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Table 2.--Stainless-steel table flatware: Average ad valorem equivalents of the trade-agreement and the over-quota rates of duty in effect in 1965 and in 1966, based on imports in 1965 and 1966, respectively, by type of flatware, and by selected sources
Average ad valorem equivalents of the rates of duty based on imports from--
: Cents each; : Cents each; :
: percent : percent :
ad valorem : ad valorem : Percent: Percent: Percent: Percent: Percent: Percent: Percent: Percent
3/ The great bulk of imports in both years consisted of stainless-steel flatware with handles of chrome steel.
Source: Compiled from official statistics of the U.S. Department of Commerce.
Table 2A-Stainless-steel table flatware:
January 1, flatware 1/
Average ad valorem equivalents of the rates of duty in effect on January 1, 1966, on 1968 and January 1, 1969 based on imports in 1966, 1968, and January-September 1969, respectively, by type of
15.0 : 19.3
1/ Data on sets are not available.
as well as at the overquota rate. 2/ Ad valorem equivalents shown for quota-type stainless-steel table flatware are based on imports entered at the trade-agreement rate
Compiled from official statistics of the U.S. Department of Commerce.
Table 3.--Stainless-steel table flatware: U.S. raten of duty under the Tariff Act of 1930
Table, household, kitchen, and hospital utensils,
Table, butchers', carving, cooks', hunting,
kitchen, bread, cake, pic, slicing, cigar,
Not specially designed for other than household,
Table knives and forks, wholly of metal and
Steel, other than austenitic:
Less than 4 inches in length, exclusive
24 + 45% : 24 + 35%
: 84 + 45%
: 24+ 17-1/2%
: 14+ 17-1/2 3/
: Jan. 1, 1939; United Kingdom.
: Jan. 1, 1948.
: July 7, 1951.
: 34 + 67-1/2% 3: Nov. 1, 1959. 3/
: 84 + 35%
: 84 + 35% 4/
: Jan. 1, 1939; United Kingdan. : Jan. 1, 1948.
:44 +17-172% 3/: Oct. 1, 1951.
: 124 + 67-1/23/: Nov. 1, 1959. 3/
inches in length or over, exclusive of
: 84 + 45%
: 44 + 25%
: 44 + 25% 4/
:44 + 17-172% 3/
: 124 + 67-1/2
: Nov. 1, 1959. 3/
: Jan. 1, 1939; United Kingdom.
: Jan. 1, 1948.
: Oct. 1, 1951.
1/ Applicable to the products of Communist-dominated or Communist-controlled countries or areas which are designated as such by the President.
2/ General Agreement on Tariffs and Trade, unless otherwise indicated.
1/ Pursuant to Presidential Proclamation No. 3323, dated Oct. 20, 1959, the higher of the 2 rates to which this footnote is attached was made applicable during any 12-month period beginning Nov. 1, 1959, and in each subsequent year, after a total aggregate quantity of 69 million single units of table spoons described under par. 339, and of table knives and table forks described under par. 355, had been entered, or withdrawn from warehouse, for consumption; until the total aggregate quantity of the designated units had been entered, or withdrawn from warehouse, for consumption, during any 12-month period designated above, the lower rate of duty was applicable. /Bound.
Note.--Stainless-steel table flatware, wholly of metal and in chief value of stainless steel, over 10.2 inches in overall length or valued at $3 or more per dozen pieces (nonquota-type flatware), was dutiable at the same rates of duty as the quota-type flatware entered within the que limits.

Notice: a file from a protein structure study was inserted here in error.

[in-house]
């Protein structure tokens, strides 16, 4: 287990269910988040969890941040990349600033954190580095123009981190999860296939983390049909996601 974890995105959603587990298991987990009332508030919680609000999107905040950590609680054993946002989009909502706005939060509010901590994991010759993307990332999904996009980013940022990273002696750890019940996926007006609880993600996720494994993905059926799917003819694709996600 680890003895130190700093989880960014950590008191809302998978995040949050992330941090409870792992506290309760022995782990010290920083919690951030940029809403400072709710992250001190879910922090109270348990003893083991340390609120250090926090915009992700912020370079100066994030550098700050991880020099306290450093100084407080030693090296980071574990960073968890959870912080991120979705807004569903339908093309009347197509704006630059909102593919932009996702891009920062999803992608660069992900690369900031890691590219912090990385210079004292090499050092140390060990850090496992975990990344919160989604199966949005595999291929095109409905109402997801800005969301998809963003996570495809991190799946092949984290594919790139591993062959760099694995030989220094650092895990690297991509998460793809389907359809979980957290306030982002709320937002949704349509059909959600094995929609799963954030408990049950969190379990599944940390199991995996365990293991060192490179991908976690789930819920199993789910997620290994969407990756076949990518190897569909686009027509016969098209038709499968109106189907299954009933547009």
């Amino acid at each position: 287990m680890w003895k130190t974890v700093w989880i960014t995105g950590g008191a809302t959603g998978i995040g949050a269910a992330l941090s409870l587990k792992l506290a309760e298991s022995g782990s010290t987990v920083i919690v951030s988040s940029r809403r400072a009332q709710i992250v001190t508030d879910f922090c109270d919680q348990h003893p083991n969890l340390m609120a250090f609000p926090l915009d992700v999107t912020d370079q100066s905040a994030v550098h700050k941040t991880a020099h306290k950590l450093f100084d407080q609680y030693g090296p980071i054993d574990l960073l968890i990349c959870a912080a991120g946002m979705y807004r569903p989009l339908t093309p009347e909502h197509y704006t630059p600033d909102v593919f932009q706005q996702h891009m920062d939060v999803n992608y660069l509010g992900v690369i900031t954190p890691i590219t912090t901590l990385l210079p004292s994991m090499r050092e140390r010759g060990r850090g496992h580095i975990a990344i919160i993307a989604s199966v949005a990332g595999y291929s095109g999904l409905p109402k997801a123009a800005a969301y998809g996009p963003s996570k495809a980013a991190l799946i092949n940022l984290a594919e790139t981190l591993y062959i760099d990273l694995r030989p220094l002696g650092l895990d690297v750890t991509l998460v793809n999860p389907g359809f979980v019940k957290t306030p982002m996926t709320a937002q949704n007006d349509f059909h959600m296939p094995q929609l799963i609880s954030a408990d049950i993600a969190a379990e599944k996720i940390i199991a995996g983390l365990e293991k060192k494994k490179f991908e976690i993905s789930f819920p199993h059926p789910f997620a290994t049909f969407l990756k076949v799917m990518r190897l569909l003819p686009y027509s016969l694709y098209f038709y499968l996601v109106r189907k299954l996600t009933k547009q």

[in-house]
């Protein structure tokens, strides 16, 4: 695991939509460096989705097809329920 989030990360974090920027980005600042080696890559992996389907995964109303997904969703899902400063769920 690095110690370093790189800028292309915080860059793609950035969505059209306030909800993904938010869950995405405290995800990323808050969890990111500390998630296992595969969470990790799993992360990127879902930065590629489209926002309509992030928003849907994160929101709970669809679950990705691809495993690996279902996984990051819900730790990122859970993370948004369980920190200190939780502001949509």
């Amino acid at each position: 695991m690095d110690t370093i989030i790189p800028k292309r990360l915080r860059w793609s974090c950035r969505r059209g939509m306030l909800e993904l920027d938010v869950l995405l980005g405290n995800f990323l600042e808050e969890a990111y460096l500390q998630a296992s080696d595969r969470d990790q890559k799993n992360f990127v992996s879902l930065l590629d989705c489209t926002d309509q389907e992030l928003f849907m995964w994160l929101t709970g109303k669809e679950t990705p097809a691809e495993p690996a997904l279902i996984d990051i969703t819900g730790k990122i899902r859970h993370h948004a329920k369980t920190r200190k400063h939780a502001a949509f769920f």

Table 4.--Stainless-steel table flatware: Production and sales by U.S. manufacturers, U.S. imports for consumption, and apparent consumption, 1951-68, January-September 1968, and January-September 1969
1968 7--Jan.-Sept.: 1968 7/ 1969
1/ Partly estimated from sales data for a few manufacturers.
2/ Includes an estimate for a small amount of imports in the years 1953-58.
The high figure for imports in 1960 is attributable primarily to the entry in that year of most of the imports permissible within the quota in the first and second quota years. As a result, the figures for apparent consumption and the ratios of imports to apparent consumption and to production for 1960 and 1961 are of only qualified significance.
6/ Data for 1963 and 1964 are revised. Data do not include imports in sets of nonquota-type stainless-steel table flatware for the period Aug. 31, 1963 through December 31, 1967, because they were not reported separately under the TSUS. Such imports are known to be negligible. Data on U.S. production and sales exclude data for 4 manufactures who did not submit questionnaires.
8/ Available data are known to be inaccurate. It is estimated that imports in 1967 were at least as large as they were in 1966.
Source: Compiled from data submitted to the U.S. Tariff Commission by U,S. producers and importers of stainless-steel table flatware, and from official statistics of the U.S, Department of Commerce.
Table 5.--Table flatware: U.S. apparent consumption, 1 by type, 1958-59, 1961-66, 1968, January-September 1968, and January-September 1969
1/ U.S. producers' sales plus imports. Data on the quantity of exports, known to be small, are not separately reported in official statistics. All data except those on silver-plated and stainless-steel flatware contain estimates. For apparent consumption of stainless-steel table flatware, taking exports into account, see table 4.
2/ Data exceed those in table 4 by the amount of exports which were small in most years.
3/ Includes consumption of an estimated 1 million dozen pieces of flatware with handles of "other materials" not separately reported in official statistics.
4/ Not available.
5/ Excludes data for 4 manufacturers who did not submit questionnaires.
Source: Compiled from official statistics of the U.S. Department of Commerce and from data submitted to the U,S. Tariff Commission by U.S, producers of stainless-steel table flatware.